To be fair–in a more serious publication–the “Harvard academic” quoted above, who will be at BYU in winter semester 2013 made the case back in 2004 that America’s soft power decline was an issue.
Ever wonder what cultural and public diplomacy looks like? These pictures of the “Jazz Ambassadors” will help, and a related NPR blog tells the story. So will this story focusing on a successful and important Asia Society program that appears to be a rarity in this era of budget shortfalls and short-term thinking:
The event was part of the U.S.-China Forum on the Arts and Culture, which brought over such artists as Mr. Ma, the actress Meryl Streep, the director Joel Coen and the authors Amy Tan and Michael Pollan. It included an organic cooking class (in the land of MSG and pesticides), a discussion on media censorship (in a country with elaborately monitored Internet), movie screenings and, at the Friday night concert, the improbable sight of Mr. Ma and Ms. Streep mock-kowtowing to each other, ending up prostrate on the floor and leaving the mostly Chinese audience in stitches.
via Cultural Exchange Offers Respite in U.S.-China Tensions – NYTimes.com.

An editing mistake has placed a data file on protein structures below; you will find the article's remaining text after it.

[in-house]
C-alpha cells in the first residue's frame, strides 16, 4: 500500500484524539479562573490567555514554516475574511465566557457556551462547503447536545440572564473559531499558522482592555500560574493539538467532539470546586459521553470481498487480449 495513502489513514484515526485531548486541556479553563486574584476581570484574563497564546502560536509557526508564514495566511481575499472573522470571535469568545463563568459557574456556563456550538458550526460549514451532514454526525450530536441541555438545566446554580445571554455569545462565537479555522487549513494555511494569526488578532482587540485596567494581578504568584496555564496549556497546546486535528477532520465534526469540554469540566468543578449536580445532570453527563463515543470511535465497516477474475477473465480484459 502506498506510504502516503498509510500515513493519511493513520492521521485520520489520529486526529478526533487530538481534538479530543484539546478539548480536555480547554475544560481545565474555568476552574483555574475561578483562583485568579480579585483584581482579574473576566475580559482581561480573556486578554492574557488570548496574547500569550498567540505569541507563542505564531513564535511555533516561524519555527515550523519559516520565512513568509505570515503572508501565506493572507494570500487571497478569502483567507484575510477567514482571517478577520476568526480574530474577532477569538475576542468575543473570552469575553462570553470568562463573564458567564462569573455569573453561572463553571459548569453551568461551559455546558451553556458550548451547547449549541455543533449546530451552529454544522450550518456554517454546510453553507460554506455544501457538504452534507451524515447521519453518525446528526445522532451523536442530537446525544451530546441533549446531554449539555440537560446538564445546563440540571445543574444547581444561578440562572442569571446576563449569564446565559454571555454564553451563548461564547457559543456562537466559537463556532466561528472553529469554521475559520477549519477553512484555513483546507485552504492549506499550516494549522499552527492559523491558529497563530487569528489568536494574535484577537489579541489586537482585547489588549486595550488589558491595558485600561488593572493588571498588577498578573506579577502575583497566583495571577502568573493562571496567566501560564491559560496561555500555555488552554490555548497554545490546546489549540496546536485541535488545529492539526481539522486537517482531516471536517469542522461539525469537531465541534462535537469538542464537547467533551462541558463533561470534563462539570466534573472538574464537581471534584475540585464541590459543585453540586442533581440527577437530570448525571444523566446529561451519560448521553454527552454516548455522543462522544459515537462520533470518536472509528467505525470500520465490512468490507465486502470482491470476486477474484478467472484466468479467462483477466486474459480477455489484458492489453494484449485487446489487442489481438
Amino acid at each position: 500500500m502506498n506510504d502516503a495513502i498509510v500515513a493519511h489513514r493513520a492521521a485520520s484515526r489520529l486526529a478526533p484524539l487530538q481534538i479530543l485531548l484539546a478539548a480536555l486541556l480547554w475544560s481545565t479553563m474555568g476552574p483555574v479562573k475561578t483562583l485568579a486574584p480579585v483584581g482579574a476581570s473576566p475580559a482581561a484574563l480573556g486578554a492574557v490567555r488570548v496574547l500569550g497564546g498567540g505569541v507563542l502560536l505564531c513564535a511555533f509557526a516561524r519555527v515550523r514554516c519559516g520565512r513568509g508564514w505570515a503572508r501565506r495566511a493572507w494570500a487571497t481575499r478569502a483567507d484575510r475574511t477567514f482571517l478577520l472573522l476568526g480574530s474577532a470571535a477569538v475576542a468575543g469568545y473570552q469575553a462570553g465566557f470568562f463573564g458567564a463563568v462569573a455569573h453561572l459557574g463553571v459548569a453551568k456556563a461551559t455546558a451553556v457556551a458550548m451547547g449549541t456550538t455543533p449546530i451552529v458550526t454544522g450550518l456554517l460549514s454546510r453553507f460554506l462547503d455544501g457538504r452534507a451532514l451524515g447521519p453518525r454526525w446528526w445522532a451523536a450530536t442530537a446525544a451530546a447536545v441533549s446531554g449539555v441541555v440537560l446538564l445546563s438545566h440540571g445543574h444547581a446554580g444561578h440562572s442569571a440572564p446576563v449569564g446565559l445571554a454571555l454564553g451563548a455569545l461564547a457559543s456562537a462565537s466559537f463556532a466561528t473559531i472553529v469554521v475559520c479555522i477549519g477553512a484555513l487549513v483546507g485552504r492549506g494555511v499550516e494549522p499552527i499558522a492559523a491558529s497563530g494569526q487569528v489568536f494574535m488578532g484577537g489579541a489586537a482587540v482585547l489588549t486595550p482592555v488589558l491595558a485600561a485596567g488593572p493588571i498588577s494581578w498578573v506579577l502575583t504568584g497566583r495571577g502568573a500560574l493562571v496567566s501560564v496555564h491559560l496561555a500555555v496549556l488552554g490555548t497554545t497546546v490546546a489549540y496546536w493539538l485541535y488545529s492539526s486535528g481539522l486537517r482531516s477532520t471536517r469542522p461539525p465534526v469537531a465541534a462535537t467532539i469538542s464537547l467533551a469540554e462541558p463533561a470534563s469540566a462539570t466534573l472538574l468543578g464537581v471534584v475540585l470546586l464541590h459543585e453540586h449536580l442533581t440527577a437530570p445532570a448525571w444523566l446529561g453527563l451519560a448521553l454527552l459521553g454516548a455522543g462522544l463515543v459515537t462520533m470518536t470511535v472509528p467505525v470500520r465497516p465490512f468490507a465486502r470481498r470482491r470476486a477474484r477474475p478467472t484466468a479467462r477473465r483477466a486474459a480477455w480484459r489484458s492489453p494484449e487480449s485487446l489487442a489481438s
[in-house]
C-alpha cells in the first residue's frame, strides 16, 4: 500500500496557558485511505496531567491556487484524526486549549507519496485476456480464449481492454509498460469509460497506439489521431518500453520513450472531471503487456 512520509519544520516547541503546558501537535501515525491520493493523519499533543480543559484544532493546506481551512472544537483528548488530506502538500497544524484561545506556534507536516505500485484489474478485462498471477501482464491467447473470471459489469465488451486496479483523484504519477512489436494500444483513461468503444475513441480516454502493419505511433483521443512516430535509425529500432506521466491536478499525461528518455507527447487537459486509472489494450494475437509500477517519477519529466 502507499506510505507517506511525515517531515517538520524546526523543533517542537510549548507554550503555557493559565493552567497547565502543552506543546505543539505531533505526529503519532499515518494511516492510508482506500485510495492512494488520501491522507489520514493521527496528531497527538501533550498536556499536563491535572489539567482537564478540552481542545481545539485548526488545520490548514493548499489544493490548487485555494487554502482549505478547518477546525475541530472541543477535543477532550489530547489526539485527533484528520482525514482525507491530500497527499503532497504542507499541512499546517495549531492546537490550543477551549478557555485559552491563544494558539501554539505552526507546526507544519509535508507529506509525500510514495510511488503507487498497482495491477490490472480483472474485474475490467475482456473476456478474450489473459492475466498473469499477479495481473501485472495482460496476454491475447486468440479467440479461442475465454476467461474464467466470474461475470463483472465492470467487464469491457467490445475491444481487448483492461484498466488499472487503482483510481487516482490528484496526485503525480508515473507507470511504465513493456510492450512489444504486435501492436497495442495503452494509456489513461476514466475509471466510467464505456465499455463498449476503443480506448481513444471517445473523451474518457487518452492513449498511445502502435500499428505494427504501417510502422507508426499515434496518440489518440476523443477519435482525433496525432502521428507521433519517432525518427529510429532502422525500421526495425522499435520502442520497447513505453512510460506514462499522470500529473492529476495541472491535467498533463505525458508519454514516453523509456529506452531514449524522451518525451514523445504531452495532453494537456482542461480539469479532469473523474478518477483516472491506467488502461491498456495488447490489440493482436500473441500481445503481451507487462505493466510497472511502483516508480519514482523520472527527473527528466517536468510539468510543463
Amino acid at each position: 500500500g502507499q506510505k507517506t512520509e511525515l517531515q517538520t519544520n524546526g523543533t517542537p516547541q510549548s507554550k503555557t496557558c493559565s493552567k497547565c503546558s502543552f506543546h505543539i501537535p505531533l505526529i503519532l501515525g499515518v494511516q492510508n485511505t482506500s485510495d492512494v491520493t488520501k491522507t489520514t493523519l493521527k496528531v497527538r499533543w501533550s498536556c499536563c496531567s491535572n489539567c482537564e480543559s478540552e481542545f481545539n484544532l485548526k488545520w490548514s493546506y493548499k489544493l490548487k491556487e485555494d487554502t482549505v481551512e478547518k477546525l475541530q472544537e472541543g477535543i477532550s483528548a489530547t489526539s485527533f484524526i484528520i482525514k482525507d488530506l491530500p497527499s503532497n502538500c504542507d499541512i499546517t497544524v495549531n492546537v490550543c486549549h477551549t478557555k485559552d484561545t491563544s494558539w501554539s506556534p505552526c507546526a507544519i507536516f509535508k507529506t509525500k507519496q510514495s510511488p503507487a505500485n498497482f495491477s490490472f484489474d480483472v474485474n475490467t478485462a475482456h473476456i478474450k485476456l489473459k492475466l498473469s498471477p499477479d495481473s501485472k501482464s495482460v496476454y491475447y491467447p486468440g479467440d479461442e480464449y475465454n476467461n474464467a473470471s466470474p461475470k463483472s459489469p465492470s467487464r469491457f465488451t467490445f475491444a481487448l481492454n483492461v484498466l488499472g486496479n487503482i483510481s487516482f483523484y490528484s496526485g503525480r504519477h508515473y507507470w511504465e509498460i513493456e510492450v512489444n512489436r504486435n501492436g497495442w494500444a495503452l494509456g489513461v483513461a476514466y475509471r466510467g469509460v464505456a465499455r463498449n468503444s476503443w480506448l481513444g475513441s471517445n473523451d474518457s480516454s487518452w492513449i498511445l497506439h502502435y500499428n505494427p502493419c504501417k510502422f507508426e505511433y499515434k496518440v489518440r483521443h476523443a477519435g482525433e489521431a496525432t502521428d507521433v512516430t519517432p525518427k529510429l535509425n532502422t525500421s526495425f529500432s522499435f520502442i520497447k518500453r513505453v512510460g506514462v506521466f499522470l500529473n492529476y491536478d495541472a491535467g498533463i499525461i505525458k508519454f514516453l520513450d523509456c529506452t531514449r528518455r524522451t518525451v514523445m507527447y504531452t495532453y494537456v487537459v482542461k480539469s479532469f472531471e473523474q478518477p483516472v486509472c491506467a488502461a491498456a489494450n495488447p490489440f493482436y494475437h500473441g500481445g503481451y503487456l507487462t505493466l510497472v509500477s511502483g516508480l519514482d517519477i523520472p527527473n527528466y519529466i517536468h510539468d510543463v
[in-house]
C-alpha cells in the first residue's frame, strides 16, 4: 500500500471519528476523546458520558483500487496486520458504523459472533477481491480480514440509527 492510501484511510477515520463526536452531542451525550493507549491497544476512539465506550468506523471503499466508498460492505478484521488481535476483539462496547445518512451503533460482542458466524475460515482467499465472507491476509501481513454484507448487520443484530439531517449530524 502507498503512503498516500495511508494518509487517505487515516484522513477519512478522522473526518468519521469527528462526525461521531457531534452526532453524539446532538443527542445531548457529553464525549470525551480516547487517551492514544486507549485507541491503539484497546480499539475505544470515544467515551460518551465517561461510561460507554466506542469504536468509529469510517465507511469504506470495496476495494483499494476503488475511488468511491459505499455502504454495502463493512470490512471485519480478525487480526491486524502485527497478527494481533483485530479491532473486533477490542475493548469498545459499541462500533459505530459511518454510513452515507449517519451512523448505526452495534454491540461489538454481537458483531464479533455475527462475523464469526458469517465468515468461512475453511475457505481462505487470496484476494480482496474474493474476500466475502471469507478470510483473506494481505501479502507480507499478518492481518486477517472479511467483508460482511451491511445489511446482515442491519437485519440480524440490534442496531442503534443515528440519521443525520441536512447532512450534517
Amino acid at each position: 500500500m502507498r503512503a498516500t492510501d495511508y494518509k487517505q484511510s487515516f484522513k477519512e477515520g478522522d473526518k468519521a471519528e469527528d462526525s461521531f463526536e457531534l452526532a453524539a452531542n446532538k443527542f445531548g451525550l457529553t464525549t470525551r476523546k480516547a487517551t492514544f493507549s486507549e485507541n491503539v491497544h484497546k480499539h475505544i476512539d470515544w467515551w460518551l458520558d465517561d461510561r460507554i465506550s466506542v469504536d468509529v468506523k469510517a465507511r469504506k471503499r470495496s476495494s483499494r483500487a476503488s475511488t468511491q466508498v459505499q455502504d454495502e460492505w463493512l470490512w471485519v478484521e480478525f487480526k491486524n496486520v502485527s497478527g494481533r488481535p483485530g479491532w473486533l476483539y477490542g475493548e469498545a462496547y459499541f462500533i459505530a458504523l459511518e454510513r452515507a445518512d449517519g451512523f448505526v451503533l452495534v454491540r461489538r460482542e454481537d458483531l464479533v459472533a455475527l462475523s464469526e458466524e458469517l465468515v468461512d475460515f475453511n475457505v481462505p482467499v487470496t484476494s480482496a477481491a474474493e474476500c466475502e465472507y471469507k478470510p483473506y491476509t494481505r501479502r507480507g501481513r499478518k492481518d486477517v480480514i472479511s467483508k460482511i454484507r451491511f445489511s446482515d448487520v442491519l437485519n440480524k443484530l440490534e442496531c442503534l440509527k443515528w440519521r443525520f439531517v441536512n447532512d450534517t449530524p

Don’t miss the observation of public diplomacy’s slow death by Nick Cull, one of the top experts in the field at USC.
Perhaps the transatlantic relationship will improve…so Europe can focus on the intra-European one? Latest on the art crisis.
Talk about study abroad experience–“Hey Mom, I spent my summer studying abroad at the Casino Pyongyang in the Dear Leader’s DPRK. This gives you an closeup view of a country of which its easier to observe external policies–but very hard to get inside.
The NPR story is fun, but catch the full essay in Sunday’s Post:
But I wanted to catch a real glimpse of Pyongyang nightlife, so late one afternoon, I sneaked off unsupervised and hit the city streets. And much to my surprise, I didn’t see a single People’s Army cadet goose-step past me with those missile-launchers-on-wheels that appear on the nightly news. What I did witness: a mother buying a soda for her daughter from a sidewalk snack cart; two older women sitting on a bench, gossiping and eating pears; businessmen coming out of the subway, sans Bluetooth headsets; a grimacing teenage boy getting a haircut at a salon.
This was not the bizarro-land that I’ve read about in countless magazine articles and history books. No, this could have been Anytown, USA. Then I stumbled upon what turned out to be Pyongyang’s grandest indoor market; these off-the-books hives of capitalism, with their distinctive blue roofs, were rumored to have cropped up shortly after the widespread 2002 economic reforms, the first semblance of free markets at work.
I had found myself in the North Korean version of Macy’s, but here, every day is the Friday after Thanksgiving. There were delicate blouses and dresses for around 15,000 won (roughly $4 at black market exchange rates), all sorts of fruit — thought to be nearly impossible to find in this mountainous hermit kingdom — and enough varieties of mystery meats to make my high school cafeteria green with envy.